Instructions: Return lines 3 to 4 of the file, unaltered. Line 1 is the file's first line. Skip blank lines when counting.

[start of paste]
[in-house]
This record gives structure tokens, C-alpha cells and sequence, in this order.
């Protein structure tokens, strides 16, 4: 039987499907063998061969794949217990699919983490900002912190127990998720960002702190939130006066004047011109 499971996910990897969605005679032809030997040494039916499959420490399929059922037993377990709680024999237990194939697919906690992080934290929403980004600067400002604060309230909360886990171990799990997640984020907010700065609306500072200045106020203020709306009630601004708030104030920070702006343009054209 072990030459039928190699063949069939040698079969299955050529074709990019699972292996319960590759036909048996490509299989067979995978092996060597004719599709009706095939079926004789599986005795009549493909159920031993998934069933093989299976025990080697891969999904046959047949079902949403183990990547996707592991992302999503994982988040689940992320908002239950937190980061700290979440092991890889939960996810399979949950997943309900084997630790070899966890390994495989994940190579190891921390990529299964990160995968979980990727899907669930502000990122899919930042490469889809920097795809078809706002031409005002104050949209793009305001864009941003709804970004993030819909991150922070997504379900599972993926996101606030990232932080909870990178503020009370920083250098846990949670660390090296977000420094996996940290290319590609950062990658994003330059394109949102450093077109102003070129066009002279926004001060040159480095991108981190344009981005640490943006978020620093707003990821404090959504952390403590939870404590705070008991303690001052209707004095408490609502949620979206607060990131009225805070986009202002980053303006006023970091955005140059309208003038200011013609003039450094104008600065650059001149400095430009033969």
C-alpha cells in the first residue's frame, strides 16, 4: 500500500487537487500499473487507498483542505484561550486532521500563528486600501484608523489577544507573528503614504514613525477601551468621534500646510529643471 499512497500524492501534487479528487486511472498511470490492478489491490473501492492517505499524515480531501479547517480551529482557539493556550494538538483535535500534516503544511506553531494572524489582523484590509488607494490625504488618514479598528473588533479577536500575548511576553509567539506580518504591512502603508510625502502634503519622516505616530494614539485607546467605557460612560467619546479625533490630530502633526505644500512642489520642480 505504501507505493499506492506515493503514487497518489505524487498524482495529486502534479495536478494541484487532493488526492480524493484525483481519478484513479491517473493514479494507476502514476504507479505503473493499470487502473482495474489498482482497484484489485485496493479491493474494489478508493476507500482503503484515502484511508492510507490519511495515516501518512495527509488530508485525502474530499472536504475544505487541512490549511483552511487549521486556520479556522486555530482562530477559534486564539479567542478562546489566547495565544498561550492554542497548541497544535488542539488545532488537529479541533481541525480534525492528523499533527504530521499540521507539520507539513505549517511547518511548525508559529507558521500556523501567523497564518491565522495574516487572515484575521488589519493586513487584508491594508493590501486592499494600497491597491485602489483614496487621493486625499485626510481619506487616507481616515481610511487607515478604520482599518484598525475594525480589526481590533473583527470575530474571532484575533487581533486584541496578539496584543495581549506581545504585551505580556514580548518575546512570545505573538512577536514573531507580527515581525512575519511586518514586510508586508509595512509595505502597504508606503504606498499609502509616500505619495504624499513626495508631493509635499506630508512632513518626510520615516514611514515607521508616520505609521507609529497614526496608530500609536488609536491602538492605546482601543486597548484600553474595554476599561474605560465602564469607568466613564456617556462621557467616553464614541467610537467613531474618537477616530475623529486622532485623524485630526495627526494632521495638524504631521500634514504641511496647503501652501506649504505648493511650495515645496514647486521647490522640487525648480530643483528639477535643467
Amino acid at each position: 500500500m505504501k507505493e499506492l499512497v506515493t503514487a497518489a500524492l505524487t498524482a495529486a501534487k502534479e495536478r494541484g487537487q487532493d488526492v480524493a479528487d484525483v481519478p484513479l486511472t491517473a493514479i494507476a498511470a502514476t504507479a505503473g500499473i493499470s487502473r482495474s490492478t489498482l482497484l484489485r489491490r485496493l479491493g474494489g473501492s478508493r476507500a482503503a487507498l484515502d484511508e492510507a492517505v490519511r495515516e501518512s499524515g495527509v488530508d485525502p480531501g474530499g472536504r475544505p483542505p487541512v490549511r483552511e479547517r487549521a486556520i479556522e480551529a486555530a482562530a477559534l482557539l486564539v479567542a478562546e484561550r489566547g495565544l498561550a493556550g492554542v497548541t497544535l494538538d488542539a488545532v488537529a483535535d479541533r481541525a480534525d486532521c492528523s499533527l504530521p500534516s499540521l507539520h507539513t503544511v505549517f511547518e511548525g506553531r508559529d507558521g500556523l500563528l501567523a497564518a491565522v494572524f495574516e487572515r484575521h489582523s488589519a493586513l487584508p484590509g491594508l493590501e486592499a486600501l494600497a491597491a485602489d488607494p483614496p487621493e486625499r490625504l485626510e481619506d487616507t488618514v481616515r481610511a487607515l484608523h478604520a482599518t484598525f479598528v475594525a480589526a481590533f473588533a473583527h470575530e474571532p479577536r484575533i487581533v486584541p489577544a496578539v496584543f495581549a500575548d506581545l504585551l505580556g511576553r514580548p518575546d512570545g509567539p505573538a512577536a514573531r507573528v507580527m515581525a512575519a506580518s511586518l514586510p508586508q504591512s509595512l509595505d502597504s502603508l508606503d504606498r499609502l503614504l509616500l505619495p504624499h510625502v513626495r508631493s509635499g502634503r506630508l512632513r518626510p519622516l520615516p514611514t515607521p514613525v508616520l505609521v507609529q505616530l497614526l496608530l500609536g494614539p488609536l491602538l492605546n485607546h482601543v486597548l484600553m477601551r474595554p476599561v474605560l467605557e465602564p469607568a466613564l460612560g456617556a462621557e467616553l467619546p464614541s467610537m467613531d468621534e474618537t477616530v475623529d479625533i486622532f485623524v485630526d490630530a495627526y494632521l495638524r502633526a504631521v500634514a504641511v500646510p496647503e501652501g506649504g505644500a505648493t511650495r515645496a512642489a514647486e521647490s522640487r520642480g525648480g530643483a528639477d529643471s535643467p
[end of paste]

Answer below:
């Protein structure tokens, strides 16, 4: 039987499907063998061969794949217990699919983490900002912190127990998720960002702190939130006066004047011109 499971996910990897969605005679032809030997040494039916499959420490399929059922037993377990709680024999237990194939697919906690992080934290929403980004600067400002604060309230909360886990171990799990997640984020907010700065609306500072200045106020203020709306009630601004708030104030920070702006343009054209 072990030459039928190699063949069939040698079969299955050529074709990019699972292996319960590759036909048996490509299989067979995978092996060597004719599709009706095939079926004789599986005795009549493909159920031993998934069933093989299976025990080697891969999904046959047949079902949403183990990547996707592991992302999503994982988040689940992320908002239950937190980061700290979440092991890889939960996810399979949950997943309900084997630790070899966890390994495989994940190579190891921390990529299964990160995968979980990727899907669930502000990122899919930042490469889809920097795809078809706002031409005002104050949209793009305001864009941003709804970004993030819909991150922070997504379900599972993926996101606030990232932080909870990178503020009370920083250098846990949670660390090296977000420094996996940290290319590609950062990658994003330059394109949102450093077109102003070129066009002279926004001060040159480095991108981190344009981005640490943006978020620093707003990821404090959504952390403590939870404590705070008991303690001052209707004095408490609502949620979206607060990131009225805070986009202002980053303006006023970091955005140059309208003038200011013609003039450094104008600065650059001149400095430009033969």
C-alpha cells in the first residue's frame, strides 16, 4: 500500500487537487500499473487507498483542505484561550486532521500563528486600501484608523489577544507573528503614504514613525477601551468621534500646510529643471 499512497500524492501534487479528487486511472498511470490492478489491490473501492492517505499524515480531501479547517480551529482557539493556550494538538483535535500534516503544511506553531494572524489582523484590509488607494490625504488618514479598528473588533479577536500575548511576553509567539506580518504591512502603508510625502502634503519622516505616530494614539485607546467605557460612560467619546479625533490630530502633526505644500512642489520642480 505504501507505493499506492506515493503514487497518489505524487498524482495529486502534479495536478494541484487532493488526492480524493484525483481519478484513479491517473493514479494507476502514476504507479505503473493499470487502473482495474489498482482497484484489485485496493479491493474494489478508493476507500482503503484515502484511508492510507490519511495515516501518512495527509488530508485525502474530499472536504475544505487541512490549511483552511487549521486556520479556522486555530482562530477559534486564539479567542478562546489566547495565544498561550492554542497548541497544535488542539488545532488537529479541533481541525480534525492528523499533527504530521499540521507539520507539513505549517511547518511548525508559529507558521500556523501567523497564518491565522495574516487572515484575521488589519493586513487584508491594508493590501486592499494600497491597491485602489483614496487621493486625499485626510481619506487616507481616515481610511487607515478604520482599518484598525475594525480589526481590533473583527470575530474571532484575533487581533486584541496578539496584543495581549506581545504585551505580556514580548518575546512570545505573538512577536514573531507580527515581525512575519511586518514586510508586508509595512509595505502597504508606503504606498499609502509616500505619495504624499513626495508631493509635499506630508512632513518626510520615516514611514515607521508616520505609521507609529497614526496608530500609536488609536491602538492605546482601543486597548484600553474595554476599561474605560465602564469607568466613564456617556462621557467616553464614541467610537467613531474618537477616530475623529486622532485623524485630526495627526494632521495638524504631521500634514504641511496647503501652501506649504505648493511650495515645496514647486521647490522640487525648480530643483528639477535643467